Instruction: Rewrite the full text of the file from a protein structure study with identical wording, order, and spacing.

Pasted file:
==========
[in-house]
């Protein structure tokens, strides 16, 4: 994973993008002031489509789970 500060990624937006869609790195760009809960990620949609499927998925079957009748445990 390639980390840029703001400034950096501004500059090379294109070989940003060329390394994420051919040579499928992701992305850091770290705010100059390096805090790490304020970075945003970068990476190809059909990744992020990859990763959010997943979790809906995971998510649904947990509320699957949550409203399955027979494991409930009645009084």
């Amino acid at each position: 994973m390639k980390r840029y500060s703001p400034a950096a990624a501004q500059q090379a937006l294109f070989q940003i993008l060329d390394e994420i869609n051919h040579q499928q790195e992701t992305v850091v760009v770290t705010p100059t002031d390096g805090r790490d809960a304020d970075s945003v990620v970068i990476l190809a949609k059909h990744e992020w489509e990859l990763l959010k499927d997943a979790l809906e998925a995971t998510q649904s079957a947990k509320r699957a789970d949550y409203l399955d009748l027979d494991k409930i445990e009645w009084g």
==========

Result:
[in-house]
């Protein structure tokens, strides 16, 4: 994973993008002031489509789970 500060990624937006869609790195760009809960990620949609499927998925079957009748445990 390639980390840029703001400034950096501004500059090379294109070989940003060329390394994420051919040579499928992701992305850091770290705010100059390096805090790490304020970075945003970068990476190809059909990744992020990859990763959010997943979790809906995971998510649904947990509320699957949550409203399955027979494991409930009645009084």
């Amino acid at each position: 994973m390639k980390r840029y500060s703001p400034a950096a990624a501004q500059q090379a937006l294109f070989q940003i993008l060329d390394e994420i869609n051919h040579q499928q790195e992701t992305v850091v760009v770290t705010p100059t002031d390096g805090r790490d809960a304020d970075s945003v990620v970068i990476l190809a949609k059909h990744e992020w489509e990859l990763l959010k499927d997943a979790l809906e998925a995971t998510q649904s079957a947990k509320r699957a789970d949550y409203l399955d009748l027979d494991k409930i445990e009645w009084g």